• Honey: Honey contributes to the texture and sweetness.
  • Butter: Instead of softened butter, I now recommend you chop your butter with a table knife. It will melt quickly when the bread machine paddles get their hands on it. No need to wait on it to soften.
  • Ginger: I use powdered ginger that you buy in the spice aisle at the grocery store. A pinch of fresh ginger might work but I haven’t tried it myself.
  • Cake-Batter Extract: Cake batter extract imparts a specific enigmatic flavor to sweet yeast bread and a yellow color characteristic of Hawaiian-style bread. If you can’t find it, vanilla-butter-nut extract is also good. Vanilla extract is my third choice.
  • Flour: My first choice is unbleached all-purpose flour. Bleached all-purpose flour can be substituted. Different flours may require slight adjustments in the amount used. Check your dough while mixing to see if you need to add more liquid or flour. The goal is for the dough to stick to the sides of the pan, the pull away cleanly.
  • Instant Yeast: If you are mixing this recipe in a bread machine, use bread-machine yeast, instant yeast, or active dry yeast. If you are using active dry yeast, there is no longer any need to dissolve it. If using active dry yeast, add an additional ¼ teaspoon. Read more about using yeast with a bread machine here.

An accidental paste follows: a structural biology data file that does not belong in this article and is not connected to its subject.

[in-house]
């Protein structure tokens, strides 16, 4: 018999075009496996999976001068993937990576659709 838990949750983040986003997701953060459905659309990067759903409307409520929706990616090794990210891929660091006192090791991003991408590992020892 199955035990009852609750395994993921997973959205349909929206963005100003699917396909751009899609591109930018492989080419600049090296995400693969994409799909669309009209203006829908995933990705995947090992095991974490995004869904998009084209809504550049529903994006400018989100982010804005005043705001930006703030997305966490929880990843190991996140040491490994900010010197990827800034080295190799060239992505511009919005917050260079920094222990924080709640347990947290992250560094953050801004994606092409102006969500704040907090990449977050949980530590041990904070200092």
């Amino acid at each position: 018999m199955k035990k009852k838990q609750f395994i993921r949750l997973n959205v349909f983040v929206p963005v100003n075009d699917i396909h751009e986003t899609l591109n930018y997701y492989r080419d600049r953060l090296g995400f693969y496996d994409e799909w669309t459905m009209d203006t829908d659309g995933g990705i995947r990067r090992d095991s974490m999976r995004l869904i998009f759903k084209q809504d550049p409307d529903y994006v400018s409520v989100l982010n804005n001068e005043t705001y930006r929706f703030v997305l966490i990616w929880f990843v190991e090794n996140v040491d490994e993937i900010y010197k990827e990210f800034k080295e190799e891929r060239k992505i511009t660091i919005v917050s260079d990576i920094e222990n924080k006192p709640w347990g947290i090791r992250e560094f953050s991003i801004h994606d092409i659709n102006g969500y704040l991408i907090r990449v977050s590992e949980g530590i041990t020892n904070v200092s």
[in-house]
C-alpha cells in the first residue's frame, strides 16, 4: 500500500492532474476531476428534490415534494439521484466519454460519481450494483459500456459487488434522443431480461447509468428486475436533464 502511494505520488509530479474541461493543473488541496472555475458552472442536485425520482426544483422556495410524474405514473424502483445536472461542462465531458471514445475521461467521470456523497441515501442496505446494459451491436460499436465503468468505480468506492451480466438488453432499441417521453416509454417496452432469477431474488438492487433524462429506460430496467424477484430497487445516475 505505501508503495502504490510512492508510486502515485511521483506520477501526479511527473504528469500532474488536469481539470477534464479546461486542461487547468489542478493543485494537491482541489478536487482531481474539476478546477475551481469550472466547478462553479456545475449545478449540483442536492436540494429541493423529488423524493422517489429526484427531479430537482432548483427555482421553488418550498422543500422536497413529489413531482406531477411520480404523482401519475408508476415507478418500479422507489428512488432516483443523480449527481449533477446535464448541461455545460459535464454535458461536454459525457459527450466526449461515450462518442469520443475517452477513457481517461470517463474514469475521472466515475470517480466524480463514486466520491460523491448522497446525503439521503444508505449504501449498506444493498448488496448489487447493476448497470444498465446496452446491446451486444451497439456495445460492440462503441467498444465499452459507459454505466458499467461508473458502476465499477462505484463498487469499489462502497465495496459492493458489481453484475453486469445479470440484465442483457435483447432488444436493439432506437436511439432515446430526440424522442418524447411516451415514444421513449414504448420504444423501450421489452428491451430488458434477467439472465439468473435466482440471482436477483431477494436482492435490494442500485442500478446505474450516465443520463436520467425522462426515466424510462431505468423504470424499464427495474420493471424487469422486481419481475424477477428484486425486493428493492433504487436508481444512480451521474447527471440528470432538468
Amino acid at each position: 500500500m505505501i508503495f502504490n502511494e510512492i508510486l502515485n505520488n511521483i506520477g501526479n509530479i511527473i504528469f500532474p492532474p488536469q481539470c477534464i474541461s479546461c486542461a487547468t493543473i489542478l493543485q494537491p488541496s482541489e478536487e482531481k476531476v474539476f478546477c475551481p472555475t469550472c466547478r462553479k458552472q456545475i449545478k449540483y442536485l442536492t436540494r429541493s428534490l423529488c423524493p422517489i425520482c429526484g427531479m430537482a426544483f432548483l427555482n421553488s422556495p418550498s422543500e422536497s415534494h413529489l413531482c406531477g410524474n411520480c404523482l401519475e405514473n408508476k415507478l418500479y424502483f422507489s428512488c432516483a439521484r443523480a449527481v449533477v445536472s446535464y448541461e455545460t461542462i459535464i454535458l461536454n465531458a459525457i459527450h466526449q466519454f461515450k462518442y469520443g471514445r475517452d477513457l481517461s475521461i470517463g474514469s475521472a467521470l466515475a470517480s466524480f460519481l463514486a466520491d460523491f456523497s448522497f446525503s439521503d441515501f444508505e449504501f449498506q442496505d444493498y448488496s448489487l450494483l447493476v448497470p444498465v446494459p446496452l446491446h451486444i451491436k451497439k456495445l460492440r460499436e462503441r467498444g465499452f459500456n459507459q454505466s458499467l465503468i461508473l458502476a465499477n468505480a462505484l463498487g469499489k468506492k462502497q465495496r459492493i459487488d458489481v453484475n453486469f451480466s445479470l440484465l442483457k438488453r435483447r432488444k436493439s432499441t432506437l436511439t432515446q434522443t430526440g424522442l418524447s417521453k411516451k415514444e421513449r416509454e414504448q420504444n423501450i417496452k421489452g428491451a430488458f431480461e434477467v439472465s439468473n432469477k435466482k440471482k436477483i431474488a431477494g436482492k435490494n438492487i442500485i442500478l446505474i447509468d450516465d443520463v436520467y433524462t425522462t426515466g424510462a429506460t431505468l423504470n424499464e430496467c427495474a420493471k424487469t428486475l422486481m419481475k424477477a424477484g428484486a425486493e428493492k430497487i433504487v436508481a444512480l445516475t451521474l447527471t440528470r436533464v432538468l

• Lemon Juice (optional): Since I don’t keep pineapple juice in my pantry, I usually use milk instead of pineapple juice. When I do that, I like to add 1-2 teaspoons of lemon juice for the subtle flavor it adds to this bread. It works the same way as the lemon juice in my basic white bread machine loaf recipe. It helps the yeast rise and acts as a dough conditioner. You won’t taste it.

Making sandwiches with sweet Hawaiian rolls
Hawaiian rolls make excellent slider buns.

How to make Sweet Hawaiian bread or loaves with a bread machine:

All ingredients for the bread dough added to the machine.
Add all dough ingredients to the bread machine pan.
When you first start the DOUGH cycle the dough will look clumpy.
Press the DOUGH cycle button to start mixing. The dough will be rough and lumpy.
As the kneading phase gets close to the end, the bread should be shiny and elastic.
At the end of the kneading portion of the DOUGH cycle, your dough should look smooth and elastic. It will stick to the side and then pull away cleanly.
Pull the dough out of the pan onto a floured surface.
When the DOUGH cycle completes and the dough is doubled in size, pull the dough out of the pan onto a floured surface.
shaping dough into balls
Portion dough into equal portions and make smooth balls.
Making a round loaf
Or make a round loaf. (I used 2/3’s of the dough for this loaf, and the rest I made into small balls.)
Cover rolls to rise
Cover shaped dough with a cheap shower cap or a tea towel and allow the rolls to rise again.
Glazing the rolls with egg yolk and milk.